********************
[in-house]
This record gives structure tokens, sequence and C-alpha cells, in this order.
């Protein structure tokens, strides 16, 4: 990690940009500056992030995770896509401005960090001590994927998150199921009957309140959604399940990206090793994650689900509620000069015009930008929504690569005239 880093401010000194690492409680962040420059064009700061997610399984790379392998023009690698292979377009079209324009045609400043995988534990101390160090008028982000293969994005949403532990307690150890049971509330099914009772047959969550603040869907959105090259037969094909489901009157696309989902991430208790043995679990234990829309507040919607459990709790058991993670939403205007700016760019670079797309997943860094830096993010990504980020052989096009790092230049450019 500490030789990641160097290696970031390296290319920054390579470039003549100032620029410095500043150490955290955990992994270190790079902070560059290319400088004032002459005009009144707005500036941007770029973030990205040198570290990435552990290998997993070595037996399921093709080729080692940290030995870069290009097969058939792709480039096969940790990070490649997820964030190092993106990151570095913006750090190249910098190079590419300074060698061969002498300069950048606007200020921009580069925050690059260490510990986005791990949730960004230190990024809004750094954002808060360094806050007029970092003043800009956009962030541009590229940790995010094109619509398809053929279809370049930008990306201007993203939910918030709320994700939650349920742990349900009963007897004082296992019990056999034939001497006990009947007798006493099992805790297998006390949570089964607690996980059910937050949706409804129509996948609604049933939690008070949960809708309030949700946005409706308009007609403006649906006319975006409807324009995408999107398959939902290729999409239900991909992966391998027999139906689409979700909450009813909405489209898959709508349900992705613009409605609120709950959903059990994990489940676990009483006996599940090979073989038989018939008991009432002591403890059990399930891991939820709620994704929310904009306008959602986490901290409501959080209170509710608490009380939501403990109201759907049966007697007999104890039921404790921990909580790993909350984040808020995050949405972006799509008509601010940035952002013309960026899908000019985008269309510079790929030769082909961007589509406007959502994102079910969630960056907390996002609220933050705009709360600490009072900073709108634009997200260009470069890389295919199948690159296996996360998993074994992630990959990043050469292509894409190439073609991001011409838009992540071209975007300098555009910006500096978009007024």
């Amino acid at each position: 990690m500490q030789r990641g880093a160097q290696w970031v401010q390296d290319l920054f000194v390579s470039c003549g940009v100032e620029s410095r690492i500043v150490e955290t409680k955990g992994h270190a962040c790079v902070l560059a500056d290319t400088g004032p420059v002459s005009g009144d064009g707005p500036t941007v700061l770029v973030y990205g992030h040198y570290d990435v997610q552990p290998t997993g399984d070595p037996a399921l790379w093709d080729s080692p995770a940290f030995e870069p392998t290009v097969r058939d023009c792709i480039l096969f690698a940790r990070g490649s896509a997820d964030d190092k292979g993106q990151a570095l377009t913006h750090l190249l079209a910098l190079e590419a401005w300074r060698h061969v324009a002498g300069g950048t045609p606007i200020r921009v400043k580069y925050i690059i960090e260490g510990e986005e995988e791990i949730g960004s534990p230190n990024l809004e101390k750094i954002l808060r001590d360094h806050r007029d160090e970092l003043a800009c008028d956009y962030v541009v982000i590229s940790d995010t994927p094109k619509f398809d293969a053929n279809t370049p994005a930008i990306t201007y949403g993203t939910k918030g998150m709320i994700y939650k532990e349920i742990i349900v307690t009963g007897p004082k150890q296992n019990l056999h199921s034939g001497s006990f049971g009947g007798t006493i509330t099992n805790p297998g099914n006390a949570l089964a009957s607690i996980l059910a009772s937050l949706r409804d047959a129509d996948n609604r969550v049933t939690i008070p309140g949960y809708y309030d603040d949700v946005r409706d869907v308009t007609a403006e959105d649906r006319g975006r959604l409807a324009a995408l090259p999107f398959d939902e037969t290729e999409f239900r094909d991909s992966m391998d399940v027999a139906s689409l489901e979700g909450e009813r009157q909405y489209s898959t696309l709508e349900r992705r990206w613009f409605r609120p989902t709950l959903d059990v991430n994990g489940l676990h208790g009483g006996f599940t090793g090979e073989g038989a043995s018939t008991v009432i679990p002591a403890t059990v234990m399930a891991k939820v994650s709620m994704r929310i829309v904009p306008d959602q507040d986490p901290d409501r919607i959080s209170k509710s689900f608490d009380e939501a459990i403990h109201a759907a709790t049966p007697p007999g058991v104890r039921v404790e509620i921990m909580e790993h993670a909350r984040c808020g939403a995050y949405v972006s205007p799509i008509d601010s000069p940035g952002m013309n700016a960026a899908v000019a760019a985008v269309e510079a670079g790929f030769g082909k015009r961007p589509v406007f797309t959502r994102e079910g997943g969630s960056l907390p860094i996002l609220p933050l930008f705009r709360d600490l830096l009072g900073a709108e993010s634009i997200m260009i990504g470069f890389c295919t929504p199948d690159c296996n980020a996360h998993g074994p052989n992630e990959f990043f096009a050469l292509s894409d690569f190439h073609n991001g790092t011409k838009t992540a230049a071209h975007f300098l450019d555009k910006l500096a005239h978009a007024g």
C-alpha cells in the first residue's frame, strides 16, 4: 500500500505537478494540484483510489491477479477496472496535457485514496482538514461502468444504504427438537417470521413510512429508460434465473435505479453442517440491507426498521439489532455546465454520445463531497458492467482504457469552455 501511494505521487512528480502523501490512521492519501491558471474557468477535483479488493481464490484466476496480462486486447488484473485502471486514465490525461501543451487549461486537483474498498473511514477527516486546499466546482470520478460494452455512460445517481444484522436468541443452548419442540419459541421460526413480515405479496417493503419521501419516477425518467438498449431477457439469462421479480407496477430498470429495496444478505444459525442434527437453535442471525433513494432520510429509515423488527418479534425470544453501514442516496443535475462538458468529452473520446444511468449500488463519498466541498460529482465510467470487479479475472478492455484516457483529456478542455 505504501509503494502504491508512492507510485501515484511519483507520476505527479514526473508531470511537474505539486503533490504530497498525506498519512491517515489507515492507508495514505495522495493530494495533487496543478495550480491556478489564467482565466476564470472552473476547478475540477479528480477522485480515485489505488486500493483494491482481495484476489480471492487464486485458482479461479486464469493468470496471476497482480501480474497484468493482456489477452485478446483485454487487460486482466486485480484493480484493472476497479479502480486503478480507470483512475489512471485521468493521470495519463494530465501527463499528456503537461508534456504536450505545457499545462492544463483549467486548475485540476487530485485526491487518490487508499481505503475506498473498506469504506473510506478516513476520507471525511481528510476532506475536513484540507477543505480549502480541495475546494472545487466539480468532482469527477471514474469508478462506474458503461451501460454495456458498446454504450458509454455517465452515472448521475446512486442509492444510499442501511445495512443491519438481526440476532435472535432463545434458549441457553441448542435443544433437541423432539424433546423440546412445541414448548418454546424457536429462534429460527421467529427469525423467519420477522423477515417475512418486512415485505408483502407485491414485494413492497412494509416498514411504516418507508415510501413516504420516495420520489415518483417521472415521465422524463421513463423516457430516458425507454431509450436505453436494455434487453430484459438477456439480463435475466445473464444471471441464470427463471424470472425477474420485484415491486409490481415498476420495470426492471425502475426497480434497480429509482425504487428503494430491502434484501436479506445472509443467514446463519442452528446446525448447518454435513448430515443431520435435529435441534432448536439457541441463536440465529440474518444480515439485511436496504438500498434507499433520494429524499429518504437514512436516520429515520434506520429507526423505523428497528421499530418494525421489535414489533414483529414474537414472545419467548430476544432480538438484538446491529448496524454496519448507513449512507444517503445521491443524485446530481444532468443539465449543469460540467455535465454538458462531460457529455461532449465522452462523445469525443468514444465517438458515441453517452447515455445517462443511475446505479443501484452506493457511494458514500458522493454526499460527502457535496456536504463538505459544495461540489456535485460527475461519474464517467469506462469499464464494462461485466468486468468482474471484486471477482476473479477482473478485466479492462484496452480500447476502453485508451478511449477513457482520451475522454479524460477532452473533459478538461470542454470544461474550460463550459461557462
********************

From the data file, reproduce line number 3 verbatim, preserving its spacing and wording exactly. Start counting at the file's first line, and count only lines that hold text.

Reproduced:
């Protein structure tokens, strides 16, 4: 990690940009500056992030995770896509401005960090001590994927998150199921009957309140959604399940990206090793994650689900509620000069015009930008929504690569005239 880093401010000194690492409680962040420059064009700061997610399984790379392998023009690698292979377009079209324009045609400043995988534990101390160090008028982000293969994005949403532990307690150890049971509330099914009772047959969550603040869907959105090259037969094909489901009157696309989902991430208790043995679990234990829309507040919607459990709790058991993670939403205007700016760019670079797309997943860094830096993010990504980020052989096009790092230049450019 500490030789990641160097290696970031390296290319920054390579470039003549100032620029410095500043150490955290955990992994270190790079902070560059290319400088004032002459005009009144707005500036941007770029973030990205040198570290990435552990290998997993070595037996399921093709080729080692940290030995870069290009097969058939792709480039096969940790990070490649997820964030190092993106990151570095913006750090190249910098190079590419300074060698061969002498300069950048606007200020921009580069925050690059260490510990986005791990949730960004230190990024809004750094954002808060360094806050007029970092003043800009956009962030541009590229940790995010094109619509398809053929279809370049930008990306201007993203939910918030709320994700939650349920742990349900009963007897004082296992019990056999034939001497006990009947007798006493099992805790297998006390949570089964607690996980059910937050949706409804129509996948609604049933939690008070949960809708309030949700946005409706308009007609403006649906006319975006409807324009995408999107398959939902290729999409239900991909992966391998027999139906689409979700909450009813909405489209898959709508349900992705613009409605609120709950959903059990994990489940676990009483006996599940090979073989038989018939008991009432002591403890059990399930891991939820709620994704929310904009306008959602986490901290409501959080209170509710608490009380939501403990109201759907049966007697007999104890039921404790921990909580790993909350984040808020995050949405972006799509008509601010940035952002013309960026899908000019985008269309510079790929030769082909961007589509406007959502994102079910969630960056907390996002609220933050705009709360600490009072900073709108634009997200260009470069890389295919199948690159296996996360998993074994992630990959990043050469292509894409190439073609991001011409838009992540071209975007300098555009910006500096978009007024």